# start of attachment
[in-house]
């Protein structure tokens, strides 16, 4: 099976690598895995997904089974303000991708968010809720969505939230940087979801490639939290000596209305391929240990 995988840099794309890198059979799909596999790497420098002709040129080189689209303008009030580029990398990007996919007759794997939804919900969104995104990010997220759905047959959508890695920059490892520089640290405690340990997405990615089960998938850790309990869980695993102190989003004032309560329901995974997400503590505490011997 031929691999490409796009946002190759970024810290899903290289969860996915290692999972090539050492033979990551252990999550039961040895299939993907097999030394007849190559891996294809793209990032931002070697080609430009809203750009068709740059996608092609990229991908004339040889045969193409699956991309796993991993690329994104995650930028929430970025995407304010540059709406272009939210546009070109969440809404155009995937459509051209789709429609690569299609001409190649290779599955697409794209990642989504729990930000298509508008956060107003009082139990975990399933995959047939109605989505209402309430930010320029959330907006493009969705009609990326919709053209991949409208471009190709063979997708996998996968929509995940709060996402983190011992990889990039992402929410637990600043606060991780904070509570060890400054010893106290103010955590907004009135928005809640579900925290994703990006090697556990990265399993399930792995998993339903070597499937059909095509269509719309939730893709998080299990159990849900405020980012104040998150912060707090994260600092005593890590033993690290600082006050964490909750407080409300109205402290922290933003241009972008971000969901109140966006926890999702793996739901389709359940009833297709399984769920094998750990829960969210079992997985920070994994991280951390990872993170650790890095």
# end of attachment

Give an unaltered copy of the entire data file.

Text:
[in-house]
């Protein structure tokens, strides 16, 4: 099976690598895995997904089974303000991708968010809720969505939230940087979801490639939290000596209305391929240990 995988840099794309890198059979799909596999790497420098002709040129080189689209303008009030580029990398990007996919007759794997939804919900969104995104990010997220759905047959959508890695920059490892520089640290405690340990997405990615089960998938850790309990869980695993102190989003004032309560329901995974997400503590505490011997 031929691999490409796009946002190759970024810290899903290289969860996915290692999972090539050492033979990551252990999550039961040895299939993907097999030394007849190559891996294809793209990032931002070697080609430009809203750009068709740059996608092609990229991908004339040889045969193409699956991309796993991993690329994104995650930028929430970025995407304010540059709406272009939210546009070109969440809404155009995937459509051209789709429609690569299609001409190649290779599955697409794209990642989504729990930000298509508008956060107003009082139990975990399933995959047939109605989505209402309430930010320029959330907006493009969705009609990326919709053209991949409208471009190709063979997708996998996968929509995940709060996402983190011992990889990039992402929410637990600043606060991780904070509570060890400054010893106290103010955590907004009135928005809640579900925290994703990006090697556990990265399993399930792995998993339903070597499937059909095509269509719309939730893709998080299990159990849900405020980012104040998150912060707090994260600092005593890590033993690290600082006050964490909750407080409300109205402290922290933003241009972008971000969901109140966006926890999702793996739901389709359940009833297709399984769920094998750990829960969210079992997985920070994994991280951390990872993170650790890095």